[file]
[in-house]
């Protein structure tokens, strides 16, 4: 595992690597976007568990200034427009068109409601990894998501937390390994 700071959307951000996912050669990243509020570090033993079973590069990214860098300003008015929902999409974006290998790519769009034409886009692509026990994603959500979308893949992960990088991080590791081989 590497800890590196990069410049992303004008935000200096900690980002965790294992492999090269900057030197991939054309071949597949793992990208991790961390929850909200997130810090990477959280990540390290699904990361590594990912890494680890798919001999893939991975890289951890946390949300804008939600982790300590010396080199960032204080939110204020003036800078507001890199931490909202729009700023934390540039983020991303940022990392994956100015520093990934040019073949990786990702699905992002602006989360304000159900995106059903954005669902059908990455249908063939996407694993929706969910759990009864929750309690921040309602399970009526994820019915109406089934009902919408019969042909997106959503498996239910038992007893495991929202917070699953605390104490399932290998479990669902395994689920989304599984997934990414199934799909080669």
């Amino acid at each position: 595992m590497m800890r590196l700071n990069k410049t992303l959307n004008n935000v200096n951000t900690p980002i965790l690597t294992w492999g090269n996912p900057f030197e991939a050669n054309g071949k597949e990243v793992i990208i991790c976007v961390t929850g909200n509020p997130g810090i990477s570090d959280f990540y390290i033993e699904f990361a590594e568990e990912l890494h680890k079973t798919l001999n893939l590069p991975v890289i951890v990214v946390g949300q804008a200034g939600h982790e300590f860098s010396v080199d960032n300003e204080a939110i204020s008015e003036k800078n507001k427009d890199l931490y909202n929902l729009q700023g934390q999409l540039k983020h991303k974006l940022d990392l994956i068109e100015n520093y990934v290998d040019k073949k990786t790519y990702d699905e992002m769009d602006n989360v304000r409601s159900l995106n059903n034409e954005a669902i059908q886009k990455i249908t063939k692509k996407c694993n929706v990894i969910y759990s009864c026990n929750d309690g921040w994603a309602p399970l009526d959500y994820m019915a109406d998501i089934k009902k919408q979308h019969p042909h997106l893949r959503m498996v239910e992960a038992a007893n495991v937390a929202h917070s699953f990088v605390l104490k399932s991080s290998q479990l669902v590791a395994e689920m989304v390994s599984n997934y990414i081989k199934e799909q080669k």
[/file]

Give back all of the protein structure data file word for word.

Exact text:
[in-house]
């Protein structure tokens, strides 16, 4: 595992690597976007568990200034427009068109409601990894998501937390390994 700071959307951000996912050669990243509020570090033993079973590069990214860098300003008015929902999409974006290998790519769009034409886009692509026990994603959500979308893949992960990088991080590791081989 590497800890590196990069410049992303004008935000200096900690980002965790294992492999090269900057030197991939054309071949597949793992990208991790961390929850909200997130810090990477959280990540390290699904990361590594990912890494680890798919001999893939991975890289951890946390949300804008939600982790300590010396080199960032204080939110204020003036800078507001890199931490909202729009700023934390540039983020991303940022990392994956100015520093990934040019073949990786990702699905992002602006989360304000159900995106059903954005669902059908990455249908063939996407694993929706969910759990009864929750309690921040309602399970009526994820019915109406089934009902919408019969042909997106959503498996239910038992007893495991929202917070699953605390104490399932290998479990669902395994689920989304599984997934990414199934799909080669």
């Amino acid at each position: 595992m590497m800890r590196l700071n990069k410049t992303l959307n004008n935000v200096n951000t900690p980002i965790l690597t294992w492999g090269n996912p900057f030197e991939a050669n054309g071949k597949e990243v793992i990208i991790c976007v961390t929850g909200n509020p997130g810090i990477s570090d959280f990540y390290i033993e699904f990361a590594e568990e990912l890494h680890k079973t798919l001999n893939l590069p991975v890289i951890v990214v946390g949300q804008a200034g939600h982790e300590f860098s010396v080199d960032n300003e204080a939110i204020s008015e003036k800078n507001k427009d890199l931490y909202n929902l729009q700023g934390q999409l540039k983020h991303k974006l940022d990392l994956i068109e100015n520093y990934v290998d040019k073949k990786t790519y990702d699905e992002m769009d602006n989360v304000r409601s159900l995106n059903n034409e954005a669902i059908q886009k990455i249908t063939k692509k996407c694993n929706v990894i969910y759990s009864c026990n929750d309690g921040w994603a309602p399970l009526d959500y994820m019915a109406d998501i089934k009902k919408q979308h019969p042909h997106l893949r959503m498996v239910e992960a038992a007893n495991v937390a929202h917070s699953f990088v605390l104490k399932s991080s290998q479990l669902v590791a395994e689920m989304v390994s599984n997934y990414i081989k199934e799909q080669k």